dirty, humid and/or very hot locations or where a piece of equipment gets a lot of
    hard use like a photocopier in a school.

    Peter
    Peter Resch, Mar 12, 2005
    #10
  11. Patrick Boch Guest

    You first mistake was going to Best Buy....The second was listening to
    crap...They have no one....With any experience...Been there/worked there...
    "Bob(but not that Bob)" <> wrote in message
    news:...
    > wrote:
    >>
    >> I just bought my first digital camera, a Nikon Coolpix 4600. The
    >> salesman at Best Buy encouraged me to buy a 4 year service agreement
    >> (about $50) because it includes free regular cleanings and adjustments
    >> that he says are very important. There are lenses and alignments that
    >> should be serviced regularly, he said. One cleaning ($40) almost pays
    >> for it. Anyway, do these cameras benefit from regular "cleaning" and
    >> "servicing"? He said most people never service their cameras and they
    >> often live to regret it. Any thoughts?
    >>
    >> MIFrost

    >
    >
    > He's half right - "most people never service their cameras" - but the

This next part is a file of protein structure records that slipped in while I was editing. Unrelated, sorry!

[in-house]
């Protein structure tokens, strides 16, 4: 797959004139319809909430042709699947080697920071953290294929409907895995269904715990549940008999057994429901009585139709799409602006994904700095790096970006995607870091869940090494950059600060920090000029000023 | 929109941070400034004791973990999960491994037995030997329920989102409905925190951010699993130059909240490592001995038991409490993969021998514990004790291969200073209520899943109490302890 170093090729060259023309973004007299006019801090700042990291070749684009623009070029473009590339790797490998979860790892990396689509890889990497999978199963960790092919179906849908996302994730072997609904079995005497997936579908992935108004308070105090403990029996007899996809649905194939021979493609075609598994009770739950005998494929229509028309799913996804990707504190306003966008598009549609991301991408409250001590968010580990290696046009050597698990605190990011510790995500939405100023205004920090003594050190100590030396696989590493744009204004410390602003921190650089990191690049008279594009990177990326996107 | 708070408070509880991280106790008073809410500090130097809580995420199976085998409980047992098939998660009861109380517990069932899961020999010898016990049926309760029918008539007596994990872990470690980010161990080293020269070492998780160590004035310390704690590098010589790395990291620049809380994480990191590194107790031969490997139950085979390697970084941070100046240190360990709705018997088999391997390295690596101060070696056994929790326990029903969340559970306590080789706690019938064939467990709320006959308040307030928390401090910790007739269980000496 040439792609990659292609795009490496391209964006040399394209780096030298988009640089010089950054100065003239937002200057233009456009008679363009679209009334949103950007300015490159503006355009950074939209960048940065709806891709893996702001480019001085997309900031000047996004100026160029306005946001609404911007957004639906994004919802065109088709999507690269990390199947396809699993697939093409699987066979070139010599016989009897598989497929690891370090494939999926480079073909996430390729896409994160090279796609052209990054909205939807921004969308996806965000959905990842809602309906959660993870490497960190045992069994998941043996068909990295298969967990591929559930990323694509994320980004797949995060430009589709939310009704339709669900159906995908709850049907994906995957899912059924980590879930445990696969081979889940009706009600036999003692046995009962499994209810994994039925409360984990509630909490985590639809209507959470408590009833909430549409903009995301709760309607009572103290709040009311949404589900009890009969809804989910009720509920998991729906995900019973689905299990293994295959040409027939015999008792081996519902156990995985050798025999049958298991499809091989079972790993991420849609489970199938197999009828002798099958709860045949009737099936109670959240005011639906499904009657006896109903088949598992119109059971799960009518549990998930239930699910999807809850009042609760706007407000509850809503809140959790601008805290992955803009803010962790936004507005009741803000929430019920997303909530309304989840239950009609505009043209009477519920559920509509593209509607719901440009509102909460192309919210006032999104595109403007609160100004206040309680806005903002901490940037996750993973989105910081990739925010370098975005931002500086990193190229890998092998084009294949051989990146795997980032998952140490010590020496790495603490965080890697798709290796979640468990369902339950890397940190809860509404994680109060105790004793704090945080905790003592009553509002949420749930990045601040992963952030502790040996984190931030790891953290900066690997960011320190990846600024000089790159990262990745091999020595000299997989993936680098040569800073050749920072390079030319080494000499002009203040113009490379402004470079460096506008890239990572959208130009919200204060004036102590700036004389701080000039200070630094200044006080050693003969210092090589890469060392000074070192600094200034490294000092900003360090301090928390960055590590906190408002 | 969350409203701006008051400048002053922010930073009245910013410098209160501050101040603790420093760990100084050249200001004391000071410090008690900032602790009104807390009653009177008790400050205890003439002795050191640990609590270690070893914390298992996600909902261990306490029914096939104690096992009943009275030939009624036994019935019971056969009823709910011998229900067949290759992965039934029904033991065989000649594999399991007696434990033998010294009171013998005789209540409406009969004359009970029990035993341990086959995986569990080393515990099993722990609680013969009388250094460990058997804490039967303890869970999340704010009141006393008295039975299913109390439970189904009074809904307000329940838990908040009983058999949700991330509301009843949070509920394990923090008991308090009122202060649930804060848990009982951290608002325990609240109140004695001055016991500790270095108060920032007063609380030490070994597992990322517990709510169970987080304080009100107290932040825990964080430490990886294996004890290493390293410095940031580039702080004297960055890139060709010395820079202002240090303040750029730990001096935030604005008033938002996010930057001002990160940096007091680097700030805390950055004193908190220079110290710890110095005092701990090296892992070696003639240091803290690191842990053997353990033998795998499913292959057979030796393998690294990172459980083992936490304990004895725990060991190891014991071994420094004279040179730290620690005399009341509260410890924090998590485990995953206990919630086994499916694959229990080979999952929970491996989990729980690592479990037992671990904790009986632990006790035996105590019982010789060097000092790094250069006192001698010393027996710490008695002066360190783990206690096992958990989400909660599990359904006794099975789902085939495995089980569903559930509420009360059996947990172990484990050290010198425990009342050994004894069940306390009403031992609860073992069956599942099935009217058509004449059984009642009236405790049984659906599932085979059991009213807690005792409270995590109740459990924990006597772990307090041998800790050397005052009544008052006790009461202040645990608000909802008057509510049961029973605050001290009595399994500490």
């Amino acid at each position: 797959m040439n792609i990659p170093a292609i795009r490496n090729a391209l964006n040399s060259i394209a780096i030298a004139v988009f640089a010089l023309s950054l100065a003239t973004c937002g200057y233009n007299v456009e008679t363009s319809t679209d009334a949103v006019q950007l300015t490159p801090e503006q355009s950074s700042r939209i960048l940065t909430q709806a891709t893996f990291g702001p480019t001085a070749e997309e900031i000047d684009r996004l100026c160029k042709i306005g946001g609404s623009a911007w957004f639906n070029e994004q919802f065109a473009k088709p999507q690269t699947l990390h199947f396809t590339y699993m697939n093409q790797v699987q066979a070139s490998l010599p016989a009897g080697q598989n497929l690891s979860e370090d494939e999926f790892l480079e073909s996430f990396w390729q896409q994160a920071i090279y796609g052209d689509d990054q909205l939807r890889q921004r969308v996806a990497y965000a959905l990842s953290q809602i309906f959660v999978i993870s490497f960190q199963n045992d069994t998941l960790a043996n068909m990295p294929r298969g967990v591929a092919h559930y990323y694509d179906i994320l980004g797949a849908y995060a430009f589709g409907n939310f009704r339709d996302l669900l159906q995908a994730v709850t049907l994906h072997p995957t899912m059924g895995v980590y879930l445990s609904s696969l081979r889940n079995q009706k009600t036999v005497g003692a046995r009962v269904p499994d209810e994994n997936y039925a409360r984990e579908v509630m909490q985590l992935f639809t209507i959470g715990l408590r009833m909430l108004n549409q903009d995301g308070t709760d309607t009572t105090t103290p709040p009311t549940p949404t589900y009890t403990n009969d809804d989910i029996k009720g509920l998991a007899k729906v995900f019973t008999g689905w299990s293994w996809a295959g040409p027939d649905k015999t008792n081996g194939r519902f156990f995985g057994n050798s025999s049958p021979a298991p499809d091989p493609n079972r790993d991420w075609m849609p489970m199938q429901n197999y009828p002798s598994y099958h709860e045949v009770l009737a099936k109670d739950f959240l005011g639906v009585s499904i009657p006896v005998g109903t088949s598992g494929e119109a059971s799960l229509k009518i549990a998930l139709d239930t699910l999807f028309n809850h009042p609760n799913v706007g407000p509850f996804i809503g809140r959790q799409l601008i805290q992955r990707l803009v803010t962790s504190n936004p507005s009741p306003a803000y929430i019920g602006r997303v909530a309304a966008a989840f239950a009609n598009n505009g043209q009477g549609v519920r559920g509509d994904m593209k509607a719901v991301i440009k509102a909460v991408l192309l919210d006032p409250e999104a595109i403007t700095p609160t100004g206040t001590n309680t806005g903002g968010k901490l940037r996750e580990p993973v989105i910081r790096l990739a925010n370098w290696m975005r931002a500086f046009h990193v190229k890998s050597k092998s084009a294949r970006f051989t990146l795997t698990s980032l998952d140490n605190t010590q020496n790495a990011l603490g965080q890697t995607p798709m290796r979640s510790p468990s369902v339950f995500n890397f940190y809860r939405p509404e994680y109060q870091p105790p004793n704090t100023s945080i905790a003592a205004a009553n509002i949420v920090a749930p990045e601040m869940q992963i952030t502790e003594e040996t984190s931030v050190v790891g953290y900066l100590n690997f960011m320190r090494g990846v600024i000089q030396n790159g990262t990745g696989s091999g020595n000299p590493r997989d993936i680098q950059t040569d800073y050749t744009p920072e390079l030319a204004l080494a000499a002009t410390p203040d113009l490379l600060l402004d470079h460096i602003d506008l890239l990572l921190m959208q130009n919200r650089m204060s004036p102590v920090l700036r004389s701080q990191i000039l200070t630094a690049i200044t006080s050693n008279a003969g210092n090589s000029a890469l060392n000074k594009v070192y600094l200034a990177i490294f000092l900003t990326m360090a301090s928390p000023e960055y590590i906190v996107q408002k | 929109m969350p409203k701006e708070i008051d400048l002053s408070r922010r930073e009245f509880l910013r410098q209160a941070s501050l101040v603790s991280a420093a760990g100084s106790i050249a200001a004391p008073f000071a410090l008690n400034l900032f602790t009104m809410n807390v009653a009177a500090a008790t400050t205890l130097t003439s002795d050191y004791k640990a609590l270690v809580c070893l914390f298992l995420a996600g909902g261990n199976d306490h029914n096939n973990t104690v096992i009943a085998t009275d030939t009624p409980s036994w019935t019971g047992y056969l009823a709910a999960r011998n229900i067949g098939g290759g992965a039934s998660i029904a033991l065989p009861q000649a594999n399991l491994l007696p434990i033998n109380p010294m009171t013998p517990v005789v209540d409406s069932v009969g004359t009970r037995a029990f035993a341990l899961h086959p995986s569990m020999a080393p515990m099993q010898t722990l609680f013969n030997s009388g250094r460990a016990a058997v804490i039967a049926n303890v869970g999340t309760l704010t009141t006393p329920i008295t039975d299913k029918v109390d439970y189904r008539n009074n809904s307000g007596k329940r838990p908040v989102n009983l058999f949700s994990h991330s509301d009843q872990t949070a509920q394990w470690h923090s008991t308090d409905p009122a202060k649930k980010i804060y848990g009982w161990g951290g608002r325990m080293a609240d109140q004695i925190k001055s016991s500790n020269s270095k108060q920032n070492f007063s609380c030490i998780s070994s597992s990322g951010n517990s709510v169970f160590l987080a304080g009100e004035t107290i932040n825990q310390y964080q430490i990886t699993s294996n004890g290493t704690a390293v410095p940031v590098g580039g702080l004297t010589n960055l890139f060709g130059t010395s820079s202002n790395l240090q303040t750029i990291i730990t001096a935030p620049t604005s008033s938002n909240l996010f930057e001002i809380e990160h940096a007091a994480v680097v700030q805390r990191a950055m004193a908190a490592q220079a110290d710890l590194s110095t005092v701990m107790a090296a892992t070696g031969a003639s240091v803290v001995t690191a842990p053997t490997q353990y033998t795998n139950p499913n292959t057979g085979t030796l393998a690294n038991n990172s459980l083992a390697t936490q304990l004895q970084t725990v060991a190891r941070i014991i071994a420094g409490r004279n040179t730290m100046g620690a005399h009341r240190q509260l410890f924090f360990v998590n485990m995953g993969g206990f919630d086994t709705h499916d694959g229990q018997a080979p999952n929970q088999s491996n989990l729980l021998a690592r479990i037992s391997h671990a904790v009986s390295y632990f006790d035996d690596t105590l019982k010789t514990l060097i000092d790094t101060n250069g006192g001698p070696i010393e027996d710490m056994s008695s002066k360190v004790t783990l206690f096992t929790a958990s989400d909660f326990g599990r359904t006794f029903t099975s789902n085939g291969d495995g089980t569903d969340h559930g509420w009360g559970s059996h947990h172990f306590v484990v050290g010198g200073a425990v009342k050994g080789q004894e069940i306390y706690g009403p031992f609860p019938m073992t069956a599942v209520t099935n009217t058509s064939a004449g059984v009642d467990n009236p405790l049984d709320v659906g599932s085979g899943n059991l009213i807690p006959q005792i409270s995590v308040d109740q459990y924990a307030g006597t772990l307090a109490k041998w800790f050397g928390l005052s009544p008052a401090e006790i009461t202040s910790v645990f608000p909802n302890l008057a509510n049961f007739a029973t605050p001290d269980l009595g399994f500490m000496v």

> rest is bullshit.
    >
    > They may have a decent sale price on items like cameras, but never buy
    > any accessory or add-on of any kind at BB - no cables, memory cards,
    > readers, batteries, cleaning kits, etc. They nail you on the high-markup
    > extras.
    Patrick Boch, Mar 12, 2005
    #11
  12. Patrick Boch Guest

    A major part of Best Buy training is selling...Warranty...(PSP).....They
    make a hugh profit off-insecurity...Personally...If you still can..Take it
    back...
    "Peter Resch" <> wrote in message
    news:4232604f$0$5596$...
    >
    > <> wrote in message
    > news:...
    >> I just bought my first digital camera, a Nikon Coolpix 4600. The
    >> salesman at Best Buy encouraged me to buy a 4 year service agreement
    >> (about $50) because it includes free regular cleanings and adjustments
    >> that he says are very important. There are lenses and alignments that
    >> should be serviced regularly, he said. One cleaning ($40) almost pays
    >> for it. Anyway, do these cameras benefit from regular "cleaning" and
    >> "servicing"? He said most people never service their cameras and they